Continuing Education Update

We just completed a seminar on steam system design.  The course covered such topics as sizing steam valves, traps and pilot valve applications.  The course also covered piping distribution as well as load balancing.  Following accepted design practices is as important as correctly sizing the components that make up the system.  With more concern placed on the conservation of energy, the time when ignoring energy waste has come and gone.  More and more energy codes are being adopted by states in an effort to curtail energy waste.  Tennessee, for example, follows the International Energy Code.  As a result, architects and engineers can be held responsible for not following proper procedure as outlined in those energy codes.  More importantly, architects and engineers can be sued if their designs do not perform as building owners expect.  It then follows that insurance carriers that provide errors and omissions coverage for architects and engineers have to pay for designer’s mistakes.  Those of us that practice in forensic engineering will be looking for deviations from code requirements as well as accepted design practices.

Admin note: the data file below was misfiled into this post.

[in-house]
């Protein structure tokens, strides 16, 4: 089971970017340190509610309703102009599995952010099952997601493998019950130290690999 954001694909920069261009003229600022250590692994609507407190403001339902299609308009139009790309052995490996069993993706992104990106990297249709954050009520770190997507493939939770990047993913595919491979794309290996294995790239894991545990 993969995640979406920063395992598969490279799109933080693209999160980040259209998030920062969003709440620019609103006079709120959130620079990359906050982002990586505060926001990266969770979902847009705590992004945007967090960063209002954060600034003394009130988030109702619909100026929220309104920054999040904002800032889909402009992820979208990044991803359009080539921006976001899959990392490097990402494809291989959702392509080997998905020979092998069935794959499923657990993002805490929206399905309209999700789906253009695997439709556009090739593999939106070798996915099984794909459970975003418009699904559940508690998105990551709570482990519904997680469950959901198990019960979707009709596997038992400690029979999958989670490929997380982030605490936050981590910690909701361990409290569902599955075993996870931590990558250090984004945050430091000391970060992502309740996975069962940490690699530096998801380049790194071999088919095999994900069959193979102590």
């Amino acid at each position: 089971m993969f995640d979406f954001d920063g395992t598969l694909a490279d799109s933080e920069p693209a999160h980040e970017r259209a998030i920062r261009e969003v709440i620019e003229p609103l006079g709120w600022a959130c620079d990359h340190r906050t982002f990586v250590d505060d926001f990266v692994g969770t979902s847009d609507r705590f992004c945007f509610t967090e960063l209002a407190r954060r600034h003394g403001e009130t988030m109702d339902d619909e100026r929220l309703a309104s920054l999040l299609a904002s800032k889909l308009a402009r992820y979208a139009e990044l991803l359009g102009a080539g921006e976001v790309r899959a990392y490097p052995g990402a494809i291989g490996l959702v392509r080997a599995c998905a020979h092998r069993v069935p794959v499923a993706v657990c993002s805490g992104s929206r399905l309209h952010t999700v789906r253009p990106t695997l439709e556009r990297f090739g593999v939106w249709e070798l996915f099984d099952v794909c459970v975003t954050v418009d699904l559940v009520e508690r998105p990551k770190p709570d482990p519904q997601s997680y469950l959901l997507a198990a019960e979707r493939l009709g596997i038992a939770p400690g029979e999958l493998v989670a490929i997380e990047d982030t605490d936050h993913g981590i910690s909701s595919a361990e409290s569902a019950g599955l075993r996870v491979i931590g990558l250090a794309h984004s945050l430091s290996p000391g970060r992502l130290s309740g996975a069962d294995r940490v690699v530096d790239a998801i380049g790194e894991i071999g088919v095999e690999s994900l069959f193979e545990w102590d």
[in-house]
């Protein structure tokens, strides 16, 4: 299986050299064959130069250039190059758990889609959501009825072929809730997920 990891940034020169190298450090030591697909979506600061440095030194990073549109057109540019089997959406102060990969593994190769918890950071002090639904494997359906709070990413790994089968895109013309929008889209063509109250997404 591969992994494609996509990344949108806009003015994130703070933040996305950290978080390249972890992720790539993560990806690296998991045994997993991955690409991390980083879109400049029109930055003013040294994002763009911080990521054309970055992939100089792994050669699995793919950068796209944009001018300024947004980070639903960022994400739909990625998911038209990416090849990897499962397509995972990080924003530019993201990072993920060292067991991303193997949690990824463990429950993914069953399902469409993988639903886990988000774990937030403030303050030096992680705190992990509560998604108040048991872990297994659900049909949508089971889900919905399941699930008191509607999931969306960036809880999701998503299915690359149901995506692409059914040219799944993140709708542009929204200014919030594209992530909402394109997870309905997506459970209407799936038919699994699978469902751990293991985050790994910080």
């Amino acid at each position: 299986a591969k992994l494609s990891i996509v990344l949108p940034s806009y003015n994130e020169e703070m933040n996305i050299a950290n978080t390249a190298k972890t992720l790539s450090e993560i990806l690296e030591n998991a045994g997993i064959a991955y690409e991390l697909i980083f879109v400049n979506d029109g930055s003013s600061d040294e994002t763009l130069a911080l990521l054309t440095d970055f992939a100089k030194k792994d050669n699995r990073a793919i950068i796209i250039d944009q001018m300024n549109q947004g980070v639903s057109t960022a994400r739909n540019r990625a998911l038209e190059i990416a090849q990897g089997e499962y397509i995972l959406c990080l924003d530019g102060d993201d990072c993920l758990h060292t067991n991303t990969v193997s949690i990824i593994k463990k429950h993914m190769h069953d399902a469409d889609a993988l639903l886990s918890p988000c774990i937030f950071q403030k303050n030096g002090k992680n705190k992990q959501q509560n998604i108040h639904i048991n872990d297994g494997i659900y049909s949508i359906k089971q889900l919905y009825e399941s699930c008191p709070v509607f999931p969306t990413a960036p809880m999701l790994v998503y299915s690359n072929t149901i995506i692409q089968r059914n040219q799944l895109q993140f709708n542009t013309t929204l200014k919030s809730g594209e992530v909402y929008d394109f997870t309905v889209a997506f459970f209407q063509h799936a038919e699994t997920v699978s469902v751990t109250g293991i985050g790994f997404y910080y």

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BMW Recalls

BMW has recalled issued two recalls for approximately one million vehicles.  The first recall involves a defective PCV valve heater that can short circuit and cause a vehicle fire.  The recall applies to 2008 through 2011 model 128i; and 2007 through 2011 models 328i, 525i, 528i, 530i, X3, X5, and Z4.  The second recall is for a defective blower motor wiring connector that also poses a fire hazard.  The connector can cause the wiring to overheat and ignite.  The recall applies to 2006 through 2011 models 323i, 325i, 325xi, 328i, 328xi, 330i, 330xi, 335i, 335xi, and M3; 2007 through 2011 model 335is; and 2009 through 2011 model 335d.  Vehicle repairs are expected to start on December 18 and will be fixed free of charge.  For additional information, consumers can contact BMW by calling 1-800-327-4236.

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